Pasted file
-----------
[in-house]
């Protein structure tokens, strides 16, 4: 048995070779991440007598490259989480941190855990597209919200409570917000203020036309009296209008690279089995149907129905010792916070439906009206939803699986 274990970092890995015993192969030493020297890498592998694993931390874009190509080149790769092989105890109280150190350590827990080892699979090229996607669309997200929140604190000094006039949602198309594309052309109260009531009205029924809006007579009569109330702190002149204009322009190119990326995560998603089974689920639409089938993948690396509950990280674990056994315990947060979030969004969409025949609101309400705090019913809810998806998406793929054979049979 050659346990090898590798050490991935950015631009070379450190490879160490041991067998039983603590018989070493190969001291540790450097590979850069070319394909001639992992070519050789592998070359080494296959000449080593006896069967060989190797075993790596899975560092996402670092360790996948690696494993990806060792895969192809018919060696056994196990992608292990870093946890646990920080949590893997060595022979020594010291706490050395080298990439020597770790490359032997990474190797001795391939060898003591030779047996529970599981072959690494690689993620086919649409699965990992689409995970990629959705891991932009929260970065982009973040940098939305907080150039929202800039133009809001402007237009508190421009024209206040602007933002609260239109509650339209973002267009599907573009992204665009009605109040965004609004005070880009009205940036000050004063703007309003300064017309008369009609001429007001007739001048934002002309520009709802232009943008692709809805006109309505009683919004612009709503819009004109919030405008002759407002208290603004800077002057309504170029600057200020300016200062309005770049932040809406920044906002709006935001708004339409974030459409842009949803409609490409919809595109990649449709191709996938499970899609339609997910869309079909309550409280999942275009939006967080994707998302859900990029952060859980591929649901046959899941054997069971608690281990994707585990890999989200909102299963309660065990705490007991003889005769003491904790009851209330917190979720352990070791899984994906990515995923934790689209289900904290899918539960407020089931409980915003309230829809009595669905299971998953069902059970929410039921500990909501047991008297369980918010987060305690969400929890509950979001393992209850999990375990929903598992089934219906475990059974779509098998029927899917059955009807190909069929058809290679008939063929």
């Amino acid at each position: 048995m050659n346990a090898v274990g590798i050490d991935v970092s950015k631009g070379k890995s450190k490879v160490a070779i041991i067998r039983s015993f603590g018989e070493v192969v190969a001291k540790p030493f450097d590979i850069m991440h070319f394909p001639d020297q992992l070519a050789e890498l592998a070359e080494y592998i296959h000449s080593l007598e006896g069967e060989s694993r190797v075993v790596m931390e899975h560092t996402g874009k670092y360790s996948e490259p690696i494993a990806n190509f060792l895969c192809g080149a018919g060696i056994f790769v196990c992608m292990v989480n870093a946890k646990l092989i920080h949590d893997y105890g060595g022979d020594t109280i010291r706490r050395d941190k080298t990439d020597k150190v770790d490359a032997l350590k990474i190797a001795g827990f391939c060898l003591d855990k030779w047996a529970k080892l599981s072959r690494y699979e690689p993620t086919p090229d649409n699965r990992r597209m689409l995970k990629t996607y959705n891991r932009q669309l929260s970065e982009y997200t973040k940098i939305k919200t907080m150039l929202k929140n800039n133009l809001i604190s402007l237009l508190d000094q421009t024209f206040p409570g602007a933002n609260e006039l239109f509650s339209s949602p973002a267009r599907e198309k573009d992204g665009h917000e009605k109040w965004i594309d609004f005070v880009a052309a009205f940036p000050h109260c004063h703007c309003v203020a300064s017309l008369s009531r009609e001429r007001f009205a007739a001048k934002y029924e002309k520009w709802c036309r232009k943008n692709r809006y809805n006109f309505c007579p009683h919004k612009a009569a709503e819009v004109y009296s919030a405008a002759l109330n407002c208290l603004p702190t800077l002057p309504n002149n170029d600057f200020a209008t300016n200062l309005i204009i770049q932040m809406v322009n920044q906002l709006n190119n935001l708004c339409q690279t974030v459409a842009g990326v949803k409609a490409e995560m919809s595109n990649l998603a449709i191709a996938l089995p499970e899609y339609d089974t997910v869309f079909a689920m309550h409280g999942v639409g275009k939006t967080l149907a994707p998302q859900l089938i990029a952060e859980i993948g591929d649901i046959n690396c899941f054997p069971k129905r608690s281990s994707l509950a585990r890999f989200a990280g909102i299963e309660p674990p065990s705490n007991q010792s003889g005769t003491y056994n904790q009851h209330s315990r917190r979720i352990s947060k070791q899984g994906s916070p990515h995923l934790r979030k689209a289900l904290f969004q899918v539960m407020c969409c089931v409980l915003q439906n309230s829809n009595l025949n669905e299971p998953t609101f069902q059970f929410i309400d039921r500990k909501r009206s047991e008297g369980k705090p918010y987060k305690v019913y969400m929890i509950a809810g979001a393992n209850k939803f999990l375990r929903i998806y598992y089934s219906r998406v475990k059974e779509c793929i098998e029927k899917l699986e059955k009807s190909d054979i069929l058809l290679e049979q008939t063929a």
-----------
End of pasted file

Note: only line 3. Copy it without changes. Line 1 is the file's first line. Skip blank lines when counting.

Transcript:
């Amino acid at each position: 048995m050659n346990a090898v274990g590798i050490d991935v970092s950015k631009g070379k890995s450190k490879v160490a070779i041991i067998r039983s015993f603590g018989e070493v192969v190969a001291k540790p030493f450097d590979i850069m991440h070319f394909p001639d020297q992992l070519a050789e890498l592998a070359e080494y592998i296959h000449s080593l007598e006896g069967e060989s694993r190797v075993v790596m931390e899975h560092t996402g874009k670092y360790s996948e490259p690696i494993a990806n190509f060792l895969c192809g080149a018919g060696i056994f790769v196990c992608m292990v989480n870093a946890k646990l092989i920080h949590d893997y105890g060595g022979d020594t109280i010291r706490r050395d941190k080298t990439d020597k150190v770790d490359a032997l350590k990474i190797a001795g827990f391939c060898l003591d855990k030779w047996a529970k080892l599981s072959r690494y699979e690689p993620t086919p090229d649409n699965r990992r597209m689409l995970k990629t996607y959705n891991r932009q669309l929260s970065e982009y997200t973040k940098i939305k919200t907080m150039l929202k929140n800039n133009l809001i604190s402007l237009l508190d000094q421009t024209f206040p409570g602007a933002n609260e006039l239109f509650s339209s949602p973002a267009r599907e198309k573009d992204g665009h917000e009605k109040w965004i594309d609004f005070v880009a052309a009205f940036p000050h109260c004063h703007c309003v203020a300064s017309l008369s009531r009609e001429r007001f009205a007739a001048k934002y029924e002309k520009w709802c036309r232009k943008n692709r809006y809805n006109f309505c007579p009683h919004k612009a009569a709503e819009v004109y009296s919030a405008a002759l109330n407002c208290l603004p702190t800077l002057p309504n002149n170029d600057f200020a209008t300016n200062l309005i204009i770049q932040m809406v322009n920044q906002l709006n190119n935001l708004c339409q690279t974030v459409a842009g990326v949803k409609a490409e995560m919809s595109n990649l998603a449709i191709a996938l089995p499970e899609y339609d089974t997910v869309f079909a689920m309550h409280g999942v639409g275009k939006t967080l149907a994707p998302q859900l089938i990029a952060e859980i993948g591929d649901i046959n690396c899941f054997p069971k129905r608690s281990s994707l509950a585990r890999f989200a990280g909102i299963e309660p674990p065990s705490n007991q010792s003889g005769t003491y056994n904790q009851h209330s315990r917190r979720i352990s947060k070791q899984g994906s916070p990515h995923l934790r979030k689209a289900l904290f969004q899918v539960m407020c969409c089931v409980l915003q439906n309230s829809n009595l025949n669905e299971p998953t609101f069902q059970f929410i309400d039921r500990k909501r009206s047991e008297g369980k705090p918010y987060k305690v019913y969400m929890i509950a809810g979001a393992n209850k939803f999990l375990r929903i998806y598992y089934s219906r998406v475990k059974e779509c793929i098998e029927k899917l699986e059955k009807s190909d054979i069929l058809l290679e049979q008939t063929a």